The Philadelphia Flyers are the most interesting team this offseason. Not for being a team going through a significant turnover, signing as many unrestricted free agents they legally can, or trading away some aging stars to kickstart a rebuild — instead, the Flyers are interesting for sitting still and making everyone confused.
Just over a month removed from being tantalizingly close to their first Eastern Conference Final appearance since 2008, the Flyers are giving off the sense that they don’t know where to go from here. Aside from depth beyond the NHL roster, the team made their first signing in preparation of next season, inking defenseman Erik Gustafsson to a one-year, $3 million deal.
The overtly offensive blueliner is a solid addition in a vacuum. Just 28 years of age and a couple strong seasons under his belt — including a 60-point campaign with the Chicago Blackhawks in 2018-19 — is forcing all signs to point towards an easy win of a free agent signing. But this acquisition was made more out of necessity more than anything.
Matt Niskanen shocked all of Philadelphia when he announced his retirement earlier this month. The long-time defenseman had one year remaining on his contract with the Flyers, providing a key stopgap in the top-four to let young defensemen mature and new prospects grow into a professional role with the organization, while he played out his deal and helped the team reach a similar success to last season.
Instead, the Flyers had to find a replacement on the right side of defense and while the Gustafsson addition is, again, a good one, the blue line as a whole feels very chaotic and unplanned. You can take the seven or so names that are set to make appearances for Philadelphia in 2021, shake them up like a game of Yahtzee, place the names in random order in a lineup, and that can be the blue line on any given night next season.
All of this defense shuffling still leaves one substantial name on the outside of the top-four, looking in. Once heralded as the next offensive great from the backend, Shayne Gostisbehere has lost his touch and trust with the Flyers. Going from making the All-Rookie team and receiving Norris Trophy votes as a rookie, and later scoring 65 points in 78 games in 2017-18, to getting scratched in the most significant postseason appearance the team has made in several years. The 27-year-old has already gone through a whirlwind of responsibility and reputation with this team.
After all of this, it appeared that the most likely scenario, up until a couple of weeks ago, was a change of scenery for Gostisbehere. One that could benefit both the Flyers and the player.
With three years remaining on his contract that carries a cap hit of $4.5-million, the hypothetical Gostisbehere trade was no doubt going to get the “cost certainty” label for his new team. For a blueliner with his previous achievements, knowing that you will be able to keep him on your team, seems like a fairly good deal if you want to ignore his recent play and status with the Flyers.
No matter what a Gostisbehere trade would have looked like earlier, he’s still here and projected to, you know, play hockey for Philadelphia. Despite the Flyers wanting to move on from the defenseman, there is simply no market for the player that he has shown recently and his contract.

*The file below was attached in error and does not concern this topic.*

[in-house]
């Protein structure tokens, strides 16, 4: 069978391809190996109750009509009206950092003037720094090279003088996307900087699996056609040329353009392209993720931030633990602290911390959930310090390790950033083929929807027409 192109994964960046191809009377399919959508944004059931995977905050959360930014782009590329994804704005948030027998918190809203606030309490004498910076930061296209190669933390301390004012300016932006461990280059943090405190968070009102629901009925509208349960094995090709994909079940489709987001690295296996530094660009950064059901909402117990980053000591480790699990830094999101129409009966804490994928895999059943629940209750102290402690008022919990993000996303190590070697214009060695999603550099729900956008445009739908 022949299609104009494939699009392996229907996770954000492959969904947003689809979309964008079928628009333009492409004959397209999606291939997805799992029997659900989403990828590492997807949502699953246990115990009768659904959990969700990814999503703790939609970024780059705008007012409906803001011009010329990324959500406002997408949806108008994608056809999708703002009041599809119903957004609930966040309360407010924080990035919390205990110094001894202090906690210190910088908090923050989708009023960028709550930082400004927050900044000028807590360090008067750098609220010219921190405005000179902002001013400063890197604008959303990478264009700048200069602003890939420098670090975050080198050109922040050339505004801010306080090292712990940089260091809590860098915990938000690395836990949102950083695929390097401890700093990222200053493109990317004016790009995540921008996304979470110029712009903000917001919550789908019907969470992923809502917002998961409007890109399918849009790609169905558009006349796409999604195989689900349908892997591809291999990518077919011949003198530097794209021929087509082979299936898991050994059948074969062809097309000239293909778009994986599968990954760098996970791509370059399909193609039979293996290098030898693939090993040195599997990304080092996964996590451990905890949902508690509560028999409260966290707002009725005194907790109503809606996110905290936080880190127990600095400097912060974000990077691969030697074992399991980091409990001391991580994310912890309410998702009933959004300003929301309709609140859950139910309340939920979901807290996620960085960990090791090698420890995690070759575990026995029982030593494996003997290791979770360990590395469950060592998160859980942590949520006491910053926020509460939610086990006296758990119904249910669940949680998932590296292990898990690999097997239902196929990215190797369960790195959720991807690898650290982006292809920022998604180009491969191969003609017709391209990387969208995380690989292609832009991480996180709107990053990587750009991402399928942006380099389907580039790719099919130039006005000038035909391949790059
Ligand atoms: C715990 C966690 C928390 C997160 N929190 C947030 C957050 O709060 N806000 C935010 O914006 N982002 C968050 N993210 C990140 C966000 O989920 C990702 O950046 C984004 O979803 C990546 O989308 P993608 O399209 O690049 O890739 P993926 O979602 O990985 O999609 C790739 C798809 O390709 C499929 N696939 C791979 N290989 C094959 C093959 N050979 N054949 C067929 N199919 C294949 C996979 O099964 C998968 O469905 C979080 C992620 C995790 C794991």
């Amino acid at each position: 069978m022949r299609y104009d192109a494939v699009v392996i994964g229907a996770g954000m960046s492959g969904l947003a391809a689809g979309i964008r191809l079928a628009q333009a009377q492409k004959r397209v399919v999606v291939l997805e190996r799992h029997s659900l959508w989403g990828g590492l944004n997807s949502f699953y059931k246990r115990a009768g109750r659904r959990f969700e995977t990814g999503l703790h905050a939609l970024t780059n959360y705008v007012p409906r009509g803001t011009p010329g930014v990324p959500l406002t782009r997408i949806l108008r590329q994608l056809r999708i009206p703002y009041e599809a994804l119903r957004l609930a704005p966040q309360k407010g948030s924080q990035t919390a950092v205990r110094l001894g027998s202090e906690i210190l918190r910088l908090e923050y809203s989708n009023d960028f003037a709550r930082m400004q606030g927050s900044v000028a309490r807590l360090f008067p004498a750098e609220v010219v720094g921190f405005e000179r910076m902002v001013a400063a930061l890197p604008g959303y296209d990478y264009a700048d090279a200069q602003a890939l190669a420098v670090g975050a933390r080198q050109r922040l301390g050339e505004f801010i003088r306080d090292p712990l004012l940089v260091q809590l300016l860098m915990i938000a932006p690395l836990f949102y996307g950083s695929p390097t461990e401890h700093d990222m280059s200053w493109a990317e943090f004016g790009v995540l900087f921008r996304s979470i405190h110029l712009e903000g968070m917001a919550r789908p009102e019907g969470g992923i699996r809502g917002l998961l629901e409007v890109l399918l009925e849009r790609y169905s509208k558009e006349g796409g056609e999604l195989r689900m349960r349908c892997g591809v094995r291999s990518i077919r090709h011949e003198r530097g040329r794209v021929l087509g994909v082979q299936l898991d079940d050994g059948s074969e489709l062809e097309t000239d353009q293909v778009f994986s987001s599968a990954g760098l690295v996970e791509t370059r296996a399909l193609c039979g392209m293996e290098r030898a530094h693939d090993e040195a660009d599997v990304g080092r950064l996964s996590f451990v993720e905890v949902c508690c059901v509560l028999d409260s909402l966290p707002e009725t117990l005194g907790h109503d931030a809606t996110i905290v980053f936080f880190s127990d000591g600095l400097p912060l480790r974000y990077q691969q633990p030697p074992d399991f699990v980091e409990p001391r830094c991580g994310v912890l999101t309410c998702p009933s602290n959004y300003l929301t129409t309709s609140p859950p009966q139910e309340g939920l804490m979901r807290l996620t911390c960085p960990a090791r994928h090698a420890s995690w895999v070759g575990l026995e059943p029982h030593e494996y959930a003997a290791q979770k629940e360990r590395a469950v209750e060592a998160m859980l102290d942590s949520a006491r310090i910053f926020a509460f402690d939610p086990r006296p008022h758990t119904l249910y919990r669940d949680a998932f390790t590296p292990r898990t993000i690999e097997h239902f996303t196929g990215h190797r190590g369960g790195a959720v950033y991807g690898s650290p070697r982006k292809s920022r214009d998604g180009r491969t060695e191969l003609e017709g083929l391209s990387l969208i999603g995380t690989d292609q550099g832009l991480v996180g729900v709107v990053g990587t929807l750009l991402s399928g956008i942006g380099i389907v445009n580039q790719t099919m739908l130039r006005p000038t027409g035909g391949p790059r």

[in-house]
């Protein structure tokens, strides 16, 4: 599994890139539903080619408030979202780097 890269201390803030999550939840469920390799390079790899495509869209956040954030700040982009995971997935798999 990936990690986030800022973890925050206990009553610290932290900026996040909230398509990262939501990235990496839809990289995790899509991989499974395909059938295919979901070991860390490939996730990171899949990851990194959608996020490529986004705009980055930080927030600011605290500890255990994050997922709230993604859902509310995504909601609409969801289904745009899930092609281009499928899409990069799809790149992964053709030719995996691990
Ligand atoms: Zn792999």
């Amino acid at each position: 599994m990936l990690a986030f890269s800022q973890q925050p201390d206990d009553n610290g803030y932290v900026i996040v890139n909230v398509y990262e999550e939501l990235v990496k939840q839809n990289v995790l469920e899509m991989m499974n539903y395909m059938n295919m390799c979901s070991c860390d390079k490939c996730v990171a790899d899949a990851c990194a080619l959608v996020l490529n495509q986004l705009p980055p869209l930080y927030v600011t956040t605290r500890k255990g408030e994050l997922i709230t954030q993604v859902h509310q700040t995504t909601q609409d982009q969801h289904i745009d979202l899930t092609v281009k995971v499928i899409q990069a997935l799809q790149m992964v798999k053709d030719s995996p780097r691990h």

Which is why it makes perfect sense to give him a bigger role next season.
Before I really get my shoes dirty from this dog turd I forcefully stepped in, let me talk my way out of it. Gostisbehere is not — and really can not — appear for a different team next season, there is just no way around it, no matter how hard the Flyers want to try. They will not accept a trade like the recent deal that sent Nate Schmidt and his sizeable contract to the Vancouver Canucks, because they are not forced to make the cap room, like the Vegas Golden Knights were.
Gostisbehere will be one of the defensemen on the Flyers’ roster when the season starts, unless a substantial change happens before then. With that type of offensively-gifted player on your blue line, it makes little sense to give him less opportunity to rebuild his value on the bottom-pair. With a recent opening in the top-four and a player that just needs some time to figure it out, it could be beneficial for both sides to use this upcoming season as a quasi experiment on the 27-year-old.
I’m not saying any of this is a guarantee — Gostisbehere can still be a net-negative defensive player and find no luck when it comes to putting points on his stat sheet — but it’s something worth trying.
For someone that is so close to being written off completely and holds the reputation as a player that is not needed within their current organization, he still holds a lot of tools that can make him successful. Just hand him more beneficial zone starts against weaker competition, sprinkle in more power play opportunities, a dash of being on the ice with Claude Giroux, and that’s a stew I like to call Another All-Star Or Jim Benning’s Next Mistake.
Worst case scenario, we’re back to square one and a defenseman that under contract for a couple more years that can only hold a bottom-pair role and make appearances on the second power play unit.
A blue line in tatters, with as much direction as an Ouroboros, Gostisbehere getting back to his former self in a larger role only makes sense.
Wouldn’t you want someone to act like you’re still in your mid-20s and so full of potential, even if you’ve taken a couple steps back?